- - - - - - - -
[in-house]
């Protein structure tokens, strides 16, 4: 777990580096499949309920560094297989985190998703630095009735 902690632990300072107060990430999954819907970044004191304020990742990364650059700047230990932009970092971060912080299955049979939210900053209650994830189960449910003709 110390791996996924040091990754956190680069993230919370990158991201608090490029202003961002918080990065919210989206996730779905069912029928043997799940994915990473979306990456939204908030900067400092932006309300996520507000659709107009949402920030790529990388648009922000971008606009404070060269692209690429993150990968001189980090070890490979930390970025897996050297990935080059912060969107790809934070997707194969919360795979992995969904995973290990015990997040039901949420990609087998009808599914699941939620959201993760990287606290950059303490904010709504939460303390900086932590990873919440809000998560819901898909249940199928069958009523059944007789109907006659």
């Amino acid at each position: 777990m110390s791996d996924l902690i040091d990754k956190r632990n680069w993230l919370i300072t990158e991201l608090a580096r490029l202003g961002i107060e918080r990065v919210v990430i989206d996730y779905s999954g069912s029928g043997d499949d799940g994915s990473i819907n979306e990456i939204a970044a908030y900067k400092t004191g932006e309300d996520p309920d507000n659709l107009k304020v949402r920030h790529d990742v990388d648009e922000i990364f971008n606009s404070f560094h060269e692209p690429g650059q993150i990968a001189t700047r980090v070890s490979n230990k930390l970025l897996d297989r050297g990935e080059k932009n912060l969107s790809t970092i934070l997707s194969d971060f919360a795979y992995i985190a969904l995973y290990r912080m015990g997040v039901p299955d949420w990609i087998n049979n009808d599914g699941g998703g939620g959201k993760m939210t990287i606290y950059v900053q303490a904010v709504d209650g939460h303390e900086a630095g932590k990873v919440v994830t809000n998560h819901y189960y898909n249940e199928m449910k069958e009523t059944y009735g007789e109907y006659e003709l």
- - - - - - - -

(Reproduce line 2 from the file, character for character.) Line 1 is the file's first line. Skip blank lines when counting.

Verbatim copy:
């Protein structure tokens, strides 16, 4: 777990580096499949309920560094297989985190998703630095009735 902690632990300072107060990430999954819907970044004191304020990742990364650059700047230990932009970092971060912080299955049979939210900053209650994830189960449910003709 110390791996996924040091990754956190680069993230919370990158991201608090490029202003961002918080990065919210989206996730779905069912029928043997799940994915990473979306990456939204908030900067400092932006309300996520507000659709107009949402920030790529990388648009922000971008606009404070060269692209690429993150990968001189980090070890490979930390970025897996050297990935080059912060969107790809934070997707194969919360795979992995969904995973290990015990997040039901949420990609087998009808599914699941939620959201993760990287606290950059303490904010709504939460303390900086932590990873919440809000998560819901898909249940199928069958009523059944007789109907006659």